Officials: Concerns about hearing's inconsistencies led to rape case review
Stars and Stripes
The Air Force decided on the unusual step of re-investigating a rape case already reviewed and dismissed by Gen. Craig Franklin because officials were concerned about possible bias against the victim in the Article 32 probable-cause hearing, officials said Thursday.
Lt. Gen. Richard Harding, the Air Force judge advocate general, was concerned about “inconsistencies in the [hearing] and incompleteness” alleged by the accuser’s Special Victims Counsel and detailed in a 12-page memo sent to Franklin, according to Col. Dave Dales, director of the Air Force Judiciary.
Among the complaints in the memo was that the case investigating officer had failed to act in an impartial manner, as required under military law, was clearly skeptical of the accuser and, when examining witnesses, had acted more like a defense lawyer, sources familiar with the case have told Stars and Stripes.
Franklin saw the memo, which also requested that he meet with the accuser, but nonetheless decided to take the investigating officer’s recommendation to dismiss the case. Three Air Force lawyers concurred with that decision, Dales said in a telephone interview.
But Harding reacted differently, and officials sent the case to be re-investigated at the Air Force District of Washington. Asked if Harding believed the allegations of a tainted Article 32 hearing were true, Dales said, “I can’t speak to that.”
But he noted that the Special Victims Counsel program, which provides sexual assault victims with lawyers, was in its early stages and that there was no blueprint for dealing with new issues the program would invariably present.
In addition, victims’ advocates have long criticized the hearings, unlike any in civilian courts, for allowing defense lawyers to cross-examine accusers at length and with few restraints.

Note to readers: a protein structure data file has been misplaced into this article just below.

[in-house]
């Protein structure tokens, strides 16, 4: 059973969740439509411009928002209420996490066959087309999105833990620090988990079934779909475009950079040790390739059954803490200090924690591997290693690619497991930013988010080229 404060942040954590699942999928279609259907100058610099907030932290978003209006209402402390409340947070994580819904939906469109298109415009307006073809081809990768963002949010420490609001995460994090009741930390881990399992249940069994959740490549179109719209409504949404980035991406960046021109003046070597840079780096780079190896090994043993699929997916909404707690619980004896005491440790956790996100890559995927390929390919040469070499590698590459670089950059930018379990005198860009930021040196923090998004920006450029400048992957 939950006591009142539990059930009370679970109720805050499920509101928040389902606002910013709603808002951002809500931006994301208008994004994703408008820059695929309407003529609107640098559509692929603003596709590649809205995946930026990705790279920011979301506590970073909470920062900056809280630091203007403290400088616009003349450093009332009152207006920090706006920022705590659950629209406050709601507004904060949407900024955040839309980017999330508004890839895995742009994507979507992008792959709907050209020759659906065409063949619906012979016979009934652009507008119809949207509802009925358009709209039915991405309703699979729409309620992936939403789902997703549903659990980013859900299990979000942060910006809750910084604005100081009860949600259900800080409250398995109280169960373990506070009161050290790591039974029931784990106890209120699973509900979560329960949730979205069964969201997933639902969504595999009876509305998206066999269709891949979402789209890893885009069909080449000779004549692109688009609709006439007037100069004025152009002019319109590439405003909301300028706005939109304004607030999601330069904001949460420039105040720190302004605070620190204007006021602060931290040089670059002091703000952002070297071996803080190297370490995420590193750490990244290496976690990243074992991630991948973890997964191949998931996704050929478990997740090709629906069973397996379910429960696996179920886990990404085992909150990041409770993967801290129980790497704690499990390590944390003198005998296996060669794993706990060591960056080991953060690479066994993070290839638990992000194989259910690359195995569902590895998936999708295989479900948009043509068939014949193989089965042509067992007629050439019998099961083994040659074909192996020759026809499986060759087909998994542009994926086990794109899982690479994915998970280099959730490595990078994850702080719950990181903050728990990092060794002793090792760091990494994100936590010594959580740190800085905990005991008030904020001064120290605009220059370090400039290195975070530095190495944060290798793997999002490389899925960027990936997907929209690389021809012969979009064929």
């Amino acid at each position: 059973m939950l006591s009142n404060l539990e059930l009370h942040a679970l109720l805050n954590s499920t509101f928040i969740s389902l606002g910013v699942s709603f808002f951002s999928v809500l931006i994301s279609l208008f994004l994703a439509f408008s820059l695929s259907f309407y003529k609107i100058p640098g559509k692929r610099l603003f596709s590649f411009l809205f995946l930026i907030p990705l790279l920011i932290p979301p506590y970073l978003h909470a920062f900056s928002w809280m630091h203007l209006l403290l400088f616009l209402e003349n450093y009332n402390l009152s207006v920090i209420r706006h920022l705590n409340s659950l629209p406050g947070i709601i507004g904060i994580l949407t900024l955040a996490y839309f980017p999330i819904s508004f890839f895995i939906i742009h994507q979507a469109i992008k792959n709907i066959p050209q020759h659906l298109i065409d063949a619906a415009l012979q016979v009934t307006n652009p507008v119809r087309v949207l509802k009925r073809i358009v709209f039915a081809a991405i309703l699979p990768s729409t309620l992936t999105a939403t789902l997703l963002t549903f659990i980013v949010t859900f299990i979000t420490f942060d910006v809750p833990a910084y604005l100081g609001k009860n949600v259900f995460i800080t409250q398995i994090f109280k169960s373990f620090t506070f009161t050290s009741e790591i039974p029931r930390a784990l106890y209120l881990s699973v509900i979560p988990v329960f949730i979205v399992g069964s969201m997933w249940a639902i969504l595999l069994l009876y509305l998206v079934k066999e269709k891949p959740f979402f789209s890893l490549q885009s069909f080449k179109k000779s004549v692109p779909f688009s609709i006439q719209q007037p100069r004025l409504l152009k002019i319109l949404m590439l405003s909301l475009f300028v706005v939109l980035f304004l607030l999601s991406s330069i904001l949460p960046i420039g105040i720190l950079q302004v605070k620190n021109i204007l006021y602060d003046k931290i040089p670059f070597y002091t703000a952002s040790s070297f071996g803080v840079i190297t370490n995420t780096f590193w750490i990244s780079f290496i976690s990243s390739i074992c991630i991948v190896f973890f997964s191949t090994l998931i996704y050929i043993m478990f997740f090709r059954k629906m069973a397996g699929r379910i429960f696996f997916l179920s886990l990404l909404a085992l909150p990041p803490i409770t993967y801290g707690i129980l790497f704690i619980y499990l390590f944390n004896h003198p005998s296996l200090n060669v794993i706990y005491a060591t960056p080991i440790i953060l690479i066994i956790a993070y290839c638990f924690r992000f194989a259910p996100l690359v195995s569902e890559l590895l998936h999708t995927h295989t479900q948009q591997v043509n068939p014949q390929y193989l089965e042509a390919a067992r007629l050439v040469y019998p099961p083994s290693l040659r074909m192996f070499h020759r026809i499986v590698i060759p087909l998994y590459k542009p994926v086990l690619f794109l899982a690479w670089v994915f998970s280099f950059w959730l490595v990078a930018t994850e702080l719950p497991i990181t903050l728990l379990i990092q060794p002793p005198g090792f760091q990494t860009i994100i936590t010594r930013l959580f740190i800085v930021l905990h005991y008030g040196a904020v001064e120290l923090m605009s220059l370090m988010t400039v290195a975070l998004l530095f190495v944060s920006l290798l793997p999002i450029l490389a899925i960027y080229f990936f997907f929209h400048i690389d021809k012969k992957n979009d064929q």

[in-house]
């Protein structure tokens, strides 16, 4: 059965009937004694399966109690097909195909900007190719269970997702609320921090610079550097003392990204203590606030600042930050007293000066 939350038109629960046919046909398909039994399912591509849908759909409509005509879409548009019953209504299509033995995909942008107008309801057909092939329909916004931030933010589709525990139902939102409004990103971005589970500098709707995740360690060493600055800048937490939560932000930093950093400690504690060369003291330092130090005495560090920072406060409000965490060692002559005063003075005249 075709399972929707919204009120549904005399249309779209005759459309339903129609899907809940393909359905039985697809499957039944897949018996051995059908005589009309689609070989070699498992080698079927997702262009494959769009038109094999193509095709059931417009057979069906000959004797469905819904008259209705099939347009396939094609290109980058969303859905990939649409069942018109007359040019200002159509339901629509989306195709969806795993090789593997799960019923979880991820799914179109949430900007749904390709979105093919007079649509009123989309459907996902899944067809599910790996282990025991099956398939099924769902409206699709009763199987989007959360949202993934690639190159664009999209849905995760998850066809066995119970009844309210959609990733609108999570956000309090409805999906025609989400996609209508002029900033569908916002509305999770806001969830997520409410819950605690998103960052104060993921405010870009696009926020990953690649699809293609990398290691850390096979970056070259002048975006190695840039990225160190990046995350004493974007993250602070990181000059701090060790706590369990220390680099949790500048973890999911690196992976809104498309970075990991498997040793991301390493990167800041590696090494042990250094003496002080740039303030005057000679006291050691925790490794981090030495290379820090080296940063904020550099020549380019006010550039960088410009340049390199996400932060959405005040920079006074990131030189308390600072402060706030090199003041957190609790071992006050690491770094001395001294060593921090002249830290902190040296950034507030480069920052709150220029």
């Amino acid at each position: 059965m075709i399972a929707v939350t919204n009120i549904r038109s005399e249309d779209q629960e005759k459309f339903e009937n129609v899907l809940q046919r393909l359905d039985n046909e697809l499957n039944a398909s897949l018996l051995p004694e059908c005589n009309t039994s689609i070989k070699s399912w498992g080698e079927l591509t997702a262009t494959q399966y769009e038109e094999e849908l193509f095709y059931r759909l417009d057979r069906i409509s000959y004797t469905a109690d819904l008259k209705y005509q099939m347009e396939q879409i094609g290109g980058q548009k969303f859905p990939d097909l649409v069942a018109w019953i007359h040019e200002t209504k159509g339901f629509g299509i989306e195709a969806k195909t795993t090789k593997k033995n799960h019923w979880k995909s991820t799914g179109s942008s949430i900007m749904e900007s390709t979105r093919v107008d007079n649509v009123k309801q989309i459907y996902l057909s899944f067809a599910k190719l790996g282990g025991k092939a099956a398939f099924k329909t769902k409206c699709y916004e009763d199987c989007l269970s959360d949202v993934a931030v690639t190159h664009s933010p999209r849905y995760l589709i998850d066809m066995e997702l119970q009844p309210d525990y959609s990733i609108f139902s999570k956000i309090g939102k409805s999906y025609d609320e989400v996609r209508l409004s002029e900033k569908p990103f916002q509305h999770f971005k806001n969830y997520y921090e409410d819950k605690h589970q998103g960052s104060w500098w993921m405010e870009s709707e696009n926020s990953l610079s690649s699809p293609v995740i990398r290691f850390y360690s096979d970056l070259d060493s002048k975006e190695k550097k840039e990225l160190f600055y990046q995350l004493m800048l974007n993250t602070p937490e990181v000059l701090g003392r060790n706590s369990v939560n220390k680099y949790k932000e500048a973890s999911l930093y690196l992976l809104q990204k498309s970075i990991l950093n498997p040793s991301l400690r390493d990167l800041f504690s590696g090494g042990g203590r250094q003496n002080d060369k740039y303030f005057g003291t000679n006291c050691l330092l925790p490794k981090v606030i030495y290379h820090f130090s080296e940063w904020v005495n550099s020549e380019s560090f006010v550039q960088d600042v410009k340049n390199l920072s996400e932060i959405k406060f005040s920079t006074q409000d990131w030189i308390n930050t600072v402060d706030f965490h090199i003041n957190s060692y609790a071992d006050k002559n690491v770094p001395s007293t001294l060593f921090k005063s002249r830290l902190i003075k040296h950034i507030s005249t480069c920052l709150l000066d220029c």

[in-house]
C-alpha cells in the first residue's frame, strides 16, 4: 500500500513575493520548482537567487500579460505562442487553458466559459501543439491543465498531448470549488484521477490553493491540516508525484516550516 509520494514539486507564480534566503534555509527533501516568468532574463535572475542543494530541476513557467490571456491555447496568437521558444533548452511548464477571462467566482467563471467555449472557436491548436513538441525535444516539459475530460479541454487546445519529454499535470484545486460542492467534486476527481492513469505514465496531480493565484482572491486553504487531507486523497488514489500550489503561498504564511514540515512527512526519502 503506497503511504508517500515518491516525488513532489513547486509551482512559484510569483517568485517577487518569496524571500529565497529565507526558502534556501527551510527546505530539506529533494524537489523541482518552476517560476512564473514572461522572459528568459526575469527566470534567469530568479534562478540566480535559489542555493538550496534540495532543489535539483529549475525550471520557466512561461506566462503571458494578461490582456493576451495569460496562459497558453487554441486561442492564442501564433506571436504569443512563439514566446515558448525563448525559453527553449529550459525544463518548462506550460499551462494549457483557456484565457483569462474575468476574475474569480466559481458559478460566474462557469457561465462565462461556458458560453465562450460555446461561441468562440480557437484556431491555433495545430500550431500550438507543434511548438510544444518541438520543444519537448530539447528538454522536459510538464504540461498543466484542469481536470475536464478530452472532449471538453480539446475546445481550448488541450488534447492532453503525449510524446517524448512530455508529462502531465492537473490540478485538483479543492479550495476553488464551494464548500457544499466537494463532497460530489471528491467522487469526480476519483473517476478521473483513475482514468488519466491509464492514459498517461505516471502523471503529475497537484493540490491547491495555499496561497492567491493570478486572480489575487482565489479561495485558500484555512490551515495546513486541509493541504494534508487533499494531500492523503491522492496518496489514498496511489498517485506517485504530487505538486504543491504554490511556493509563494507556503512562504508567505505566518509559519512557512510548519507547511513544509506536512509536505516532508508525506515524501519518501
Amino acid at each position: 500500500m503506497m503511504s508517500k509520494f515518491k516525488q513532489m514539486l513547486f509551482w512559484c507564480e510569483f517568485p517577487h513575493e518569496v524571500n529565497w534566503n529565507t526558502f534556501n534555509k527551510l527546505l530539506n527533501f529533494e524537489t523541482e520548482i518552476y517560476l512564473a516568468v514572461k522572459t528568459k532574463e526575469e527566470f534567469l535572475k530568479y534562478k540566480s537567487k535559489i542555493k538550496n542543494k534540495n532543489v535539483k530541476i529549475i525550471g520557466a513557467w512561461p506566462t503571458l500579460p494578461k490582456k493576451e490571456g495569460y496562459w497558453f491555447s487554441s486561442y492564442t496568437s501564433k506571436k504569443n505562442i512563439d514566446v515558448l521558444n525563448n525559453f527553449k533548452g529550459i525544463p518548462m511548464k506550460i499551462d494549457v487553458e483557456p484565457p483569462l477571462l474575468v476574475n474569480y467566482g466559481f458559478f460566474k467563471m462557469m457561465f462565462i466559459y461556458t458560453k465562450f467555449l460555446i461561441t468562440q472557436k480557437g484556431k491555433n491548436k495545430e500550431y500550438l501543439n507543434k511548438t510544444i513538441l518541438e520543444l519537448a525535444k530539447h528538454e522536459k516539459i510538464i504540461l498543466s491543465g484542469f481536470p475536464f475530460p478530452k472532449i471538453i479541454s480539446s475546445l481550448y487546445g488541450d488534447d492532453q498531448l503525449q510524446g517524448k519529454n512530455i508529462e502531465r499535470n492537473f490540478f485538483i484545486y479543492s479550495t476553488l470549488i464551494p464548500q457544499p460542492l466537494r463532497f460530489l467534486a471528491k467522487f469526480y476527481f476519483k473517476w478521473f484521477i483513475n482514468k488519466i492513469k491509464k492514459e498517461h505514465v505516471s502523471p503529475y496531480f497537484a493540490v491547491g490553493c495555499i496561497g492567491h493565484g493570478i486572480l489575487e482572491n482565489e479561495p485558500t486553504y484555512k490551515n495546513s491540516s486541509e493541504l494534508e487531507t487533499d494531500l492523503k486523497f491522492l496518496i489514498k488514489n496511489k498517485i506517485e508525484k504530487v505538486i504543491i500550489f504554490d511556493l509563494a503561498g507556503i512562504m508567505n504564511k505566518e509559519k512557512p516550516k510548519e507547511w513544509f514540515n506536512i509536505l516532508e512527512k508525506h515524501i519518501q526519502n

Franklin did not meet with the victim as she had requested before his decision. But Dales said there were no regulations requiring that.
“It would be encouraged to meet with victims,” he added, “in today’s world.”
New regulations to be enacted next year will require that convening authorities meet with alleged victims at various decision points in cases, if the victims request it, Dales said.
The case involves an Air Force staff sergeant who reported that a subordinate raped her after an evening spent drinking and dancing at a club. The accused airman claimed the sergeant consented.
After the hearing, held at Aviano Air Base in Italy, the accuser was, at her request, moved to a new job at Joint Base Andrews, Md. She was interested in proceeding to another Article 32, Dales said, but declined to return to Aviano.
“She really wanted nothing to do with going back to Aviano,” Dales said.
A new Article 32 is scheduled for Jan. 8 at Andrews.
The case was the second to embroil Franklin’s decisions, as court-martial convening authority, in controversy.
In February, Franklin’s dismissal of the guilty verdict and sentence in the sexual assault case of Aviano fighter pilot Lt. Col. James Wilkerson brought the Air Force prolonged, unwelcome attention and led members of Congress to strip commanders of the authority to overturn jury verdicts along with other measures intended to strengthen victim protections. Legislation is also pending to reform the Article 32 process.